These vehicles -- long wheelbase, tandem-axle, big aerodynamic sleepers -- are not easily adaptable to other vocational applications.
Consequently, used truck inventory levels will keeping growing while the value of used equipment will continue to decrease.
That was the consensus of those who attended the Used Truck & Trailer Blue Book Seminar held last week in Pittsburgh. The three-day event was designed to promote discussion on ways to remedy the situation.
In his state of the industry address to the seminar, Stu MacKay of specialized market research firm MacKay & Co. estimated that the available pool of used Class 8 trucks will increase about 60,000 above what the market can absorb, to around 270,000 units -- 170,000 from first resale, 70,000 from second resale and 30,000 from third resale.
He said typically, on an annual basis, supply and demand of used Class 8s averages around 210,000 units per year.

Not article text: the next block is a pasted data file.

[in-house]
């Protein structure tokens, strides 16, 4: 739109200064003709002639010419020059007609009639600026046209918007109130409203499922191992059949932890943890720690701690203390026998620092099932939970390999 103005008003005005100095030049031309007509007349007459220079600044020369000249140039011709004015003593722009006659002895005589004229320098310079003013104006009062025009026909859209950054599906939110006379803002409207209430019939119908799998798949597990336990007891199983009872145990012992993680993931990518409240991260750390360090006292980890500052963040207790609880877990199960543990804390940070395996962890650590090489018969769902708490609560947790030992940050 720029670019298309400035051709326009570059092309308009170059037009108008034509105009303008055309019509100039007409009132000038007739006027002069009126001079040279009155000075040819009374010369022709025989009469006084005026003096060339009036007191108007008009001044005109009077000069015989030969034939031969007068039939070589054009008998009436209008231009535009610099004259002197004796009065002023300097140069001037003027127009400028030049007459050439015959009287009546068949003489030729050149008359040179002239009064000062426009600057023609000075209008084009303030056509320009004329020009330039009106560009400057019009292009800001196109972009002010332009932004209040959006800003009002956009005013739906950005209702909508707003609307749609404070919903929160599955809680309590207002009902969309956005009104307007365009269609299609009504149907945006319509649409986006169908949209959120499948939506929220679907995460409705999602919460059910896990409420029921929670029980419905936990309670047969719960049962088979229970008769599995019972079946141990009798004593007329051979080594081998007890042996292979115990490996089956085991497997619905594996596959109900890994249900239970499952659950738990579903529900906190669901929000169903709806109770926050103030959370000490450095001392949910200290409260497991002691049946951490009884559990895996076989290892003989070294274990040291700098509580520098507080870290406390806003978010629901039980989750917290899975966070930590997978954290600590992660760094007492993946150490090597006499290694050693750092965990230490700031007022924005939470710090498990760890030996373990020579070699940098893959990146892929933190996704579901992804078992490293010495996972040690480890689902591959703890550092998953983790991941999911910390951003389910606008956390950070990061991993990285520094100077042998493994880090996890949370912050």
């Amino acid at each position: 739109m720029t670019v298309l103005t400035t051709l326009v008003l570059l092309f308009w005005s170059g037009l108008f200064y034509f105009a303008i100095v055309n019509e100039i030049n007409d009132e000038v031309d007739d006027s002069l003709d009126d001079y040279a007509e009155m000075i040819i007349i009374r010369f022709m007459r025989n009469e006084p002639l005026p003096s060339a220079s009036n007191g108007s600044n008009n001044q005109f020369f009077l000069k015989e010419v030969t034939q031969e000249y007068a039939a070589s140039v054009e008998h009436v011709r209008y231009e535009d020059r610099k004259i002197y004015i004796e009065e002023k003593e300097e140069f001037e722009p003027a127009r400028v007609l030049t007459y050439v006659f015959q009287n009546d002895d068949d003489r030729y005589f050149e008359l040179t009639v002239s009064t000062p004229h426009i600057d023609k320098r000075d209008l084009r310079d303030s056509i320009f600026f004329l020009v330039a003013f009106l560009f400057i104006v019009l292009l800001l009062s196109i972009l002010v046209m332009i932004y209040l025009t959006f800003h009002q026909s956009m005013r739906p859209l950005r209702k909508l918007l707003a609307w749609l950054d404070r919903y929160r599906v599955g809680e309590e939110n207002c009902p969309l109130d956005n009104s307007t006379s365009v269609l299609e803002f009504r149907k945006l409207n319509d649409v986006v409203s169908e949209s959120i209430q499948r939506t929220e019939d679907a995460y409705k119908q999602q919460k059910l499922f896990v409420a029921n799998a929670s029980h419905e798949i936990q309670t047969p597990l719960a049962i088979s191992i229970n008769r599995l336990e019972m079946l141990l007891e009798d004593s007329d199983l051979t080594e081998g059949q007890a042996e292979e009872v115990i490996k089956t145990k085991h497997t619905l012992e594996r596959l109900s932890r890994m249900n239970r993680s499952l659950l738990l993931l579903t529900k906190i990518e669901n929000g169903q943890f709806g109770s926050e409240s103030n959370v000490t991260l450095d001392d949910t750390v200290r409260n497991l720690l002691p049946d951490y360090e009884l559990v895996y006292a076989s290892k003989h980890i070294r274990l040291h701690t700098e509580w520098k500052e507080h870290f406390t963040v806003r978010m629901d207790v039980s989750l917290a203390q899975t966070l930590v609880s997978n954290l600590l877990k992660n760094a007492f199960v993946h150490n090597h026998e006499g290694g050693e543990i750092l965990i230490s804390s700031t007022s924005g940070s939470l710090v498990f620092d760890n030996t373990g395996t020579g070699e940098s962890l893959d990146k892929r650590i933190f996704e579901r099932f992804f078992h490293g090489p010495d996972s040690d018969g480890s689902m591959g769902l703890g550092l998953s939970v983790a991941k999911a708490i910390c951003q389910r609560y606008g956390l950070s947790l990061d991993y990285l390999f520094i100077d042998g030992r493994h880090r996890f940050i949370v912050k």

The oversupply of used equipment has created a number of problems. In particular, he noted that prices of 3-to-6-year-old Class 8 tractors have fallen sharply. Owners of such equipment are finding that resale values are well below what they owe on the trucks.
Meanwhile, dealers are becoming much more selective in what trucks and brands they will accept as trades.
The current growing glut of relatively new used Class 8 equipment will probably not be resolved for at least three years, MacKay maintained, "because the purchase characteristics and demands of many new Class 8 buyers will not change significantly in the short term."
He anticipates 190,000 used Class 8s from first resale in 2001 and 210,000 in 2002.